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The Death of Saudi Arabia's King Abdullah; Interview with British Finance Minister George Osborne; Interview with Saudi Arabian Movie Director Haifaa al-Mansour

Aired January 25, 2015 - 10:00   ET



Welcome to all of you in the United States and around the world. I'm Fareed Zakaria coming to you from Davos, Switzerland, the home this week of the World Economic Forum.

We'll begin today's show with the death of a king. King Abdullah of Saudi Arabia, the custodian of the two holy mosques. Saudi Arabia has been an island of stability in the midst of the fire storms of the Middle East. But it is also home to the most puritanical version of Islam which has shaped radical Islamist ideology.

So is it part of the problem or the solution? I will ask Tony Blair about that and much else.

Also, the price of oil has fallen by more than half in the last six months. And oil revenues make up 90 percent of the Saudi government's income.

Will it weather this storm? I will talk to "Financial Times'" Martin Wolf about Saudi Arabia and its addiction to oil money.

Then all eyes are on the European economy in 2015. Will it descend into deflation? I'll talk with the finance minister of one of Europe's fastest growing countries, George Osborne, the Chancellor of the Exchequer of the United Kingdom.

And inequality was the talk of the week from the U.S. Congress to the Congress center here in Davos. But what is the answer? I'll give you my solutions and I'll show you a place here in Switzerland where the world's privileged traveled in order to begin to understand the lives of the underprivileged.

But first here's my take.

The conversation at Davos is often dominated by economics and this year is no different. But the shock of the Paris terror attacks lingers and discussion has often turned here this week to radical Islam.

The death of King Abdullah has underscored those concerns because of Saudi Arabia's complicated relationship with Islamic fundamentalist ideology. I posited last week that the solution does not lie in more American military interventions in the Middle East.

But what, then, is the answer? The problem is deep and structural, as I wrote a few weeks after 9/11 in "Newsweek" in an essay titled "Why They Hate Us." The Arab world has been ruled for decades by repressive, mostly secular dictatorship. That in turn spawned extreme, mostly religious, opposition movement. The more repressive the regime, the more extreme the opposition.

Islam became the language of opposition because it was the one language that could not be shut down or censored. Now the old Arab order is crumbling, but it has only led to instability and opportunities for jihadi groups to thrive in the new badlands.

Over the last few decades this radical Islamist ideology has been globalized. Initially fueled by Saudi money and Arab dissenters, imams, and intellectuals, it has taken on a life of its own. Today radical Islam is the default ideology of anger, discontent and violent opposition for a small number of alienated young Muslim men around the world. Only Muslims and particularly Arabs can cure this cancer.

That doesn't leave America and the West helpless. Washington and its allies can support Muslim moderates, help these societies modernize and integrate those that do into the world. But that's for the long haul. Meanwhile, they must adopt a strategy that has four elements -- intelligence, counterterrorism, integration, and resilience.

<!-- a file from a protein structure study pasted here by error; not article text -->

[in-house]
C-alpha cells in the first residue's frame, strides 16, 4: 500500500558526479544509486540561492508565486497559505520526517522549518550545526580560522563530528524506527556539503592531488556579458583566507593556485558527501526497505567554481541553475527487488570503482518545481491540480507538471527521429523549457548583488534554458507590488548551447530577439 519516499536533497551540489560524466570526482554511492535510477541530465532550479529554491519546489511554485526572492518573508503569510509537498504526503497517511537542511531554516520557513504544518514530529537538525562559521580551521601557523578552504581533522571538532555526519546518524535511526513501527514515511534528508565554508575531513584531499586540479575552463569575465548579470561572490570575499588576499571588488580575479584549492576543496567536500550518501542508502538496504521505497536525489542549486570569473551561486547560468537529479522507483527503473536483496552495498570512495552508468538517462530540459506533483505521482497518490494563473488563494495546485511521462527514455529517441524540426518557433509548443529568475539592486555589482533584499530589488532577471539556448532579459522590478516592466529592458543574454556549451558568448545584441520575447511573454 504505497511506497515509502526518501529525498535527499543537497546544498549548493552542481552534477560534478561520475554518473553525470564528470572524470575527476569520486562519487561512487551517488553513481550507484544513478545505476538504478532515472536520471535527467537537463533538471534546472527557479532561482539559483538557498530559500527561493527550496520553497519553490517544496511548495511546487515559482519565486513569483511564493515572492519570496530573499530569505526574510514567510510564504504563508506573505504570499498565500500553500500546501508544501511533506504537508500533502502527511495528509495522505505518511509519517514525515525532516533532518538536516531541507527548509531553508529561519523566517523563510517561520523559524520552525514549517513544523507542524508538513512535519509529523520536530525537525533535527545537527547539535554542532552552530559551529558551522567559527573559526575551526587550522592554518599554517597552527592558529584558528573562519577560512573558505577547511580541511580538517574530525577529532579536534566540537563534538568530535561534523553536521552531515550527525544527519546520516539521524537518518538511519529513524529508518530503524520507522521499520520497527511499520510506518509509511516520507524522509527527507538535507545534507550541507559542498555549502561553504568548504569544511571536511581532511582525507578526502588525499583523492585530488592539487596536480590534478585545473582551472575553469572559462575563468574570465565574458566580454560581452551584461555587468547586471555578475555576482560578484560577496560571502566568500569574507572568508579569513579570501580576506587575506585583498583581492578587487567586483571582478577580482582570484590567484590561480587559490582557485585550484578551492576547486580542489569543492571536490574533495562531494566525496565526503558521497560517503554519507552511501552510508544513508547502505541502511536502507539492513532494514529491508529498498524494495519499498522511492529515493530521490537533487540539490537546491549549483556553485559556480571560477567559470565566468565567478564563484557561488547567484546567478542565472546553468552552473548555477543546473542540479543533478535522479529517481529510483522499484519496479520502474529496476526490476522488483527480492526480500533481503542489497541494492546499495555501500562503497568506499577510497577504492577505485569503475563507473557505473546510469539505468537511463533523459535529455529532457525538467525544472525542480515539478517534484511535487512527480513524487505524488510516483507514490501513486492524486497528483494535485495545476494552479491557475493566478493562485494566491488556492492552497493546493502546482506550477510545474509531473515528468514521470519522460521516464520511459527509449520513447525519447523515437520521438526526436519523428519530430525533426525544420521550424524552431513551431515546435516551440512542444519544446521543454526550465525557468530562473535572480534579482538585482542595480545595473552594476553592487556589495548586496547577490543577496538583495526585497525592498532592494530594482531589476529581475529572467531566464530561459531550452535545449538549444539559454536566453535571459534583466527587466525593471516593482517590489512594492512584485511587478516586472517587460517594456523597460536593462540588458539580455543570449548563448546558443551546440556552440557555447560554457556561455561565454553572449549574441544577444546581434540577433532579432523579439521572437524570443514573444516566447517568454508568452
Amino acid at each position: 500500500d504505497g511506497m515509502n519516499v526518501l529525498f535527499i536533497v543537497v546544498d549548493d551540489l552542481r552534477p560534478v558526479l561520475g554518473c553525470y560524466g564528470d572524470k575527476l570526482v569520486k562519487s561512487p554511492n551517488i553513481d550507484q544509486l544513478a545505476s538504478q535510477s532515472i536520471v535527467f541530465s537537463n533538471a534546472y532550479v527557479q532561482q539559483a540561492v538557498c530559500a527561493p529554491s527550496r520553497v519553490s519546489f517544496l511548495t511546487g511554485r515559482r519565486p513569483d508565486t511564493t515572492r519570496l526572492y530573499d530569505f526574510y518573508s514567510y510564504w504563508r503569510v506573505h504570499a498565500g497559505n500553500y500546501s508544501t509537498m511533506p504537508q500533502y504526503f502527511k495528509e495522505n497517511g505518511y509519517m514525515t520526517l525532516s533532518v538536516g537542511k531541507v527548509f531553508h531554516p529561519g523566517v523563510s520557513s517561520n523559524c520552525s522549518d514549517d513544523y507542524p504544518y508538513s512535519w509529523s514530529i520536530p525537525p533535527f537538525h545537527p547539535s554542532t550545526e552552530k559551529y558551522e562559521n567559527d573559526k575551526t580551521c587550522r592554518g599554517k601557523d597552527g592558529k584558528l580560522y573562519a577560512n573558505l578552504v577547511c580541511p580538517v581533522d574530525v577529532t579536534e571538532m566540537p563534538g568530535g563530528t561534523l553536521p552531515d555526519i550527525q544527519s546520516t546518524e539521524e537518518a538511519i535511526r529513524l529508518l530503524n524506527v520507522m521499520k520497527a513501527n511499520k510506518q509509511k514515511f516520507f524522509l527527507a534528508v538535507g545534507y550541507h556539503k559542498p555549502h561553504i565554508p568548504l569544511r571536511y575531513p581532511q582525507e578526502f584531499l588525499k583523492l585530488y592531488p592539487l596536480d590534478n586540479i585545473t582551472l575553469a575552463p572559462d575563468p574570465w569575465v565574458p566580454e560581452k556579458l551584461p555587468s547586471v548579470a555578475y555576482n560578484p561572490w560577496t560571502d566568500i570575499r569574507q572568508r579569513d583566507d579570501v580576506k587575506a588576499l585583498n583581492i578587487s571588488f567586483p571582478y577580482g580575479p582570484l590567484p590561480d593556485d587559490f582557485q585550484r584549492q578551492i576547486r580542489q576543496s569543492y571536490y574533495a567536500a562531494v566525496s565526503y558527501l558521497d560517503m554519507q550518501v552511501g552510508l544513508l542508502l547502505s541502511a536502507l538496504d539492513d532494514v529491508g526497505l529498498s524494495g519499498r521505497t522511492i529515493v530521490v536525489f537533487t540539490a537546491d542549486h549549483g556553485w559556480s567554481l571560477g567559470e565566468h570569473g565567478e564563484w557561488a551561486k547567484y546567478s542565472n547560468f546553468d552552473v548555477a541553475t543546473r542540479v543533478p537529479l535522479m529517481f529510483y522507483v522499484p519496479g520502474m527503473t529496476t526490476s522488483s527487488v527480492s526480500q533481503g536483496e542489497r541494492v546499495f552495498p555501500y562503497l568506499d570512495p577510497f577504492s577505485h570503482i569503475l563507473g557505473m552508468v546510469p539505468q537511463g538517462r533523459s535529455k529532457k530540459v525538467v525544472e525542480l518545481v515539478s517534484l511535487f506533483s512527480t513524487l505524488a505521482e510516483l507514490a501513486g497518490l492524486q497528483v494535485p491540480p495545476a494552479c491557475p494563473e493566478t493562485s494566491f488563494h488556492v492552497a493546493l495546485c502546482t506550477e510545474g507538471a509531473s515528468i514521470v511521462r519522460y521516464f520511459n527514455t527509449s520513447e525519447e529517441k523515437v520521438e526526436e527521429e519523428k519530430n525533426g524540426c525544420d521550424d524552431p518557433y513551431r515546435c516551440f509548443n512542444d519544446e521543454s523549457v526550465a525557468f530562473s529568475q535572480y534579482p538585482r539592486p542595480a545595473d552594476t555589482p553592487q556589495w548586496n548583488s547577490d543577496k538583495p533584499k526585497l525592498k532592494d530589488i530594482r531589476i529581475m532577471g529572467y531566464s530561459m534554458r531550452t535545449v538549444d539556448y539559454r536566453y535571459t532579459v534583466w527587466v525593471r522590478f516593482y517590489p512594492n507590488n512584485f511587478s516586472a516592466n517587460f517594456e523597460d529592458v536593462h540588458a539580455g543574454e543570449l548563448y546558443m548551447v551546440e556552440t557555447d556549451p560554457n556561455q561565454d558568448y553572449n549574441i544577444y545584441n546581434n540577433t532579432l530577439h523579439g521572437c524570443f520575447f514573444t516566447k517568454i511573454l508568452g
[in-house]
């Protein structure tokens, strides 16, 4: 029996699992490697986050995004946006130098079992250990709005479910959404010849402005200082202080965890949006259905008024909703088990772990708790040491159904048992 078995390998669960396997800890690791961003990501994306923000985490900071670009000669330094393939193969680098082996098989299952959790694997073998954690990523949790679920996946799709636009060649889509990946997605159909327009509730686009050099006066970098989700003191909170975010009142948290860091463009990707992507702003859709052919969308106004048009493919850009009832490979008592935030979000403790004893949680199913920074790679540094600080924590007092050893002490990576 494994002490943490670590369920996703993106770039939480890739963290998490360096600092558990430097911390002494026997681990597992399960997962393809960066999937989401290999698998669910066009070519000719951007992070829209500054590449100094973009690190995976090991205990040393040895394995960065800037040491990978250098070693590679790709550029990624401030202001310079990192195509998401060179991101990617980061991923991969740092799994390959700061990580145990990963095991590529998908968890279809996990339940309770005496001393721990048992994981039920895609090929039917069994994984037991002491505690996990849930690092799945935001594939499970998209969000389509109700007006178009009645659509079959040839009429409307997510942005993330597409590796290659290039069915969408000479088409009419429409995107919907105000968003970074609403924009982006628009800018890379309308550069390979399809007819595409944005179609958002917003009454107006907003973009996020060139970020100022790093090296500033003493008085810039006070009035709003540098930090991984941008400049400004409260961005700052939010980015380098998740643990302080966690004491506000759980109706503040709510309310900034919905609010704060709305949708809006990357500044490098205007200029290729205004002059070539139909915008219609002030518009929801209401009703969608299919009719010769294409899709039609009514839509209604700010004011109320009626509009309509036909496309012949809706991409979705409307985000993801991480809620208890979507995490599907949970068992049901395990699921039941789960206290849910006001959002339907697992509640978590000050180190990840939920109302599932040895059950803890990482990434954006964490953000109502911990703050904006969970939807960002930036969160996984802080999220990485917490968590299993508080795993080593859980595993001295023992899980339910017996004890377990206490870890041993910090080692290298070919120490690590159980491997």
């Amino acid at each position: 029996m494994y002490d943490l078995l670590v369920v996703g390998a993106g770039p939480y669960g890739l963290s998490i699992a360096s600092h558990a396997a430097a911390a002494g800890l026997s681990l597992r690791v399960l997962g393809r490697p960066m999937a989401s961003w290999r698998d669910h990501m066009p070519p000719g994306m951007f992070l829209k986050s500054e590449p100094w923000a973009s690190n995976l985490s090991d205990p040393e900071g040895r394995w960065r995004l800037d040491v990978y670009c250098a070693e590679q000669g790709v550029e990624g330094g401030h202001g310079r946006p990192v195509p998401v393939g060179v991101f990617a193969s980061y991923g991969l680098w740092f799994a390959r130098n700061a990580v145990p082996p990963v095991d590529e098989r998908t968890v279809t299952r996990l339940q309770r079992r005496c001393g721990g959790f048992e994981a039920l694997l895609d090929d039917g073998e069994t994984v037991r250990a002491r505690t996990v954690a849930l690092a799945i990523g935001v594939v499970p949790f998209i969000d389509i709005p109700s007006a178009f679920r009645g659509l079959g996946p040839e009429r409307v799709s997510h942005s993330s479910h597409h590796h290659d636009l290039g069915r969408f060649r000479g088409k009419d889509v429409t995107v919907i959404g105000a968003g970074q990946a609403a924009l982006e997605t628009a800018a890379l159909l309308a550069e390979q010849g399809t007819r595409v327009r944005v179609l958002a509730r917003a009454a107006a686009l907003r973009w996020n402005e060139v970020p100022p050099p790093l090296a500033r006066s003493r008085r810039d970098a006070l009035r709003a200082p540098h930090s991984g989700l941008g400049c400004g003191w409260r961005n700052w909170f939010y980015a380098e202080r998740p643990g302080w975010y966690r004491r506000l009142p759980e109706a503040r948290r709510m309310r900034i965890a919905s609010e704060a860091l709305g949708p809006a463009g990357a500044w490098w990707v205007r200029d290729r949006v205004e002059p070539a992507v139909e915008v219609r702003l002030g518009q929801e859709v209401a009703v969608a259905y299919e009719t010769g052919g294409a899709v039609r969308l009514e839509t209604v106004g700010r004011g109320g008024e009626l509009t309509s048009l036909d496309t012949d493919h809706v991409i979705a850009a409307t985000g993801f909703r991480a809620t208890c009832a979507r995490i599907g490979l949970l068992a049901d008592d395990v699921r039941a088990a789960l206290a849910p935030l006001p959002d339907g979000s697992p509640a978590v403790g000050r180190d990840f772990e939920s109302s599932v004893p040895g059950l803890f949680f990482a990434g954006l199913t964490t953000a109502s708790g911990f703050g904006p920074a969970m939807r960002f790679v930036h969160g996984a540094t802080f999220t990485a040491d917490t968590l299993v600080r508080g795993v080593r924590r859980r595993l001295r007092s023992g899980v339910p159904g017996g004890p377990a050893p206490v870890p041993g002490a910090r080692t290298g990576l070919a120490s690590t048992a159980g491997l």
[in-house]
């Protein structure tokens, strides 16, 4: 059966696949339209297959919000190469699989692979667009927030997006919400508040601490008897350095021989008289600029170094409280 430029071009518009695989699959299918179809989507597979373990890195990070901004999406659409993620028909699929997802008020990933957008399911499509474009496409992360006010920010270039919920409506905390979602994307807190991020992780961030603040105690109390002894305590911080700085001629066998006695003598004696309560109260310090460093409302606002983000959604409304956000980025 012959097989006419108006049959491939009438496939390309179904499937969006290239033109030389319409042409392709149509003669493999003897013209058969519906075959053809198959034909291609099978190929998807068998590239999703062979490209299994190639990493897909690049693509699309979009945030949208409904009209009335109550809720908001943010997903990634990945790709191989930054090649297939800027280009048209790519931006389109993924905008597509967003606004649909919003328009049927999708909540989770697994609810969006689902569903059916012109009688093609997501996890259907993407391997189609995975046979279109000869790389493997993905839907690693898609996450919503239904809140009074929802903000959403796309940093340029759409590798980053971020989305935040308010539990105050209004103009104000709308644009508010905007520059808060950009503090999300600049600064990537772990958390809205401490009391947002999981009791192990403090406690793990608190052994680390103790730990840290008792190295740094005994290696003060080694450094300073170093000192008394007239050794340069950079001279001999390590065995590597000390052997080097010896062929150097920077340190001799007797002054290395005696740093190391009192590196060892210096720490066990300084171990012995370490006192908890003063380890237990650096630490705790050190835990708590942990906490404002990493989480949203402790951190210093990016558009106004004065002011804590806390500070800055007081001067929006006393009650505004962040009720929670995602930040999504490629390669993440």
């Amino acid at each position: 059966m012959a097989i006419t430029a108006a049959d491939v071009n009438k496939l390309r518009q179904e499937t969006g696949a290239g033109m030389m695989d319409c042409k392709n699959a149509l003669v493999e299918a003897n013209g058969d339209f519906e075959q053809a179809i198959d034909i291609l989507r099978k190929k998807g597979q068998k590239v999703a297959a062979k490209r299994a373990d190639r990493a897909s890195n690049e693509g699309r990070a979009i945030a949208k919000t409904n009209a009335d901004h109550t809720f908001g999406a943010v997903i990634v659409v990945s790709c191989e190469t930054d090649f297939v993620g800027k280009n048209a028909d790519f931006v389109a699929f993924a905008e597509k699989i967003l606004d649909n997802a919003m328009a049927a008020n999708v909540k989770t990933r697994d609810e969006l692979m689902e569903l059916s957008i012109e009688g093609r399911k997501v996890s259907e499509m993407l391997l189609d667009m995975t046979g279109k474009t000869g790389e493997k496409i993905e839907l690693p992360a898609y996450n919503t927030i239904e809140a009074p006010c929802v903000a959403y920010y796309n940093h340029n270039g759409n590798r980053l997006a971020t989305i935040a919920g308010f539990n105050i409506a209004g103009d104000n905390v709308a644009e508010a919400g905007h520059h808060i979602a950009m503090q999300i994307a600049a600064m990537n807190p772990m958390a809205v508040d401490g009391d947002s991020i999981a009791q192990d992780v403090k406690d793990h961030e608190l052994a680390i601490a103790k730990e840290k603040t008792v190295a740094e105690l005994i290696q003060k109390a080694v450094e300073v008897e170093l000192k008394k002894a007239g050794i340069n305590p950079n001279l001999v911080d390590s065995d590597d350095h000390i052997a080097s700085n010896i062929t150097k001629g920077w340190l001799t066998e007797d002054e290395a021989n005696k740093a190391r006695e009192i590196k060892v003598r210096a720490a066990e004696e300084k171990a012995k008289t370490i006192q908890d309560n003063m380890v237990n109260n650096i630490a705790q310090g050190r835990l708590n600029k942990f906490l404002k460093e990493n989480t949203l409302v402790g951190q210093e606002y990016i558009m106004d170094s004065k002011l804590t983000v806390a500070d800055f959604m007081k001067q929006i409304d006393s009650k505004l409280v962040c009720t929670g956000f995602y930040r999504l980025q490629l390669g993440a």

Intelligence is obviously the first line of defense, but also attack. We have to know where jihadis and potential jihadis are and what they are planning. That means using sophisticated technology, yes, to search through various kinds of communications. But it also and crucially means developing good relations with Muslim communities. Because only they can early on identify the potential troublemakers.

Counterterrorism is the natural follow-on to intelligence. When you know where the bad guys are, capture or kill them. It's easier said than done, of course, but the United States and other Western nations have had considerable success with this tactic, not only in war zones like Afghanistan and Pakistan but also in intercepting plots on their way to cities likes Paris and London.

We must always remember, though, counterterrorism has its down sides. For instance, while drone attacks look seamless from the skies, they inevitably produce civilian casualties.

Integration is third. It's something America does well and with which Europe struggles. One of the chief reasons that America has not had as many problems as many predicted after 9/11 is that its Muslim community is well integrated, largely loyal, and believes in American values.

Finally, resilience. Terrorism is an unusual tactic. It doesn't work if we are not terrorized. Bouncing back, returning to normalcy, these are all ways of ensuring that terrorism does not have its desired effect. We've not always managed to do this. In recent months, we have massively overreacted to the ISIS execution videos, which is why they were produced in the first place. The Paris attacks were barbaric, as were those in Ottawa, Sydney,

London, Madrid and Ft. Hood. But one way to gain perspective might be to keep in mind the numbers. According to the global terrorism database, in the 12 years between September 12th, 2001 and 2013, the number of Americans who have died on U.S. soil due to terrorism is 42.

Meanwhile in one year alone, 2011, the CDC reports that 32,351 Americans died because of firearms in one year. The number who died in car and truck accidents in that same year was 33,783. So keep calm and carry on is more than a slogan to wear on a T-shirt.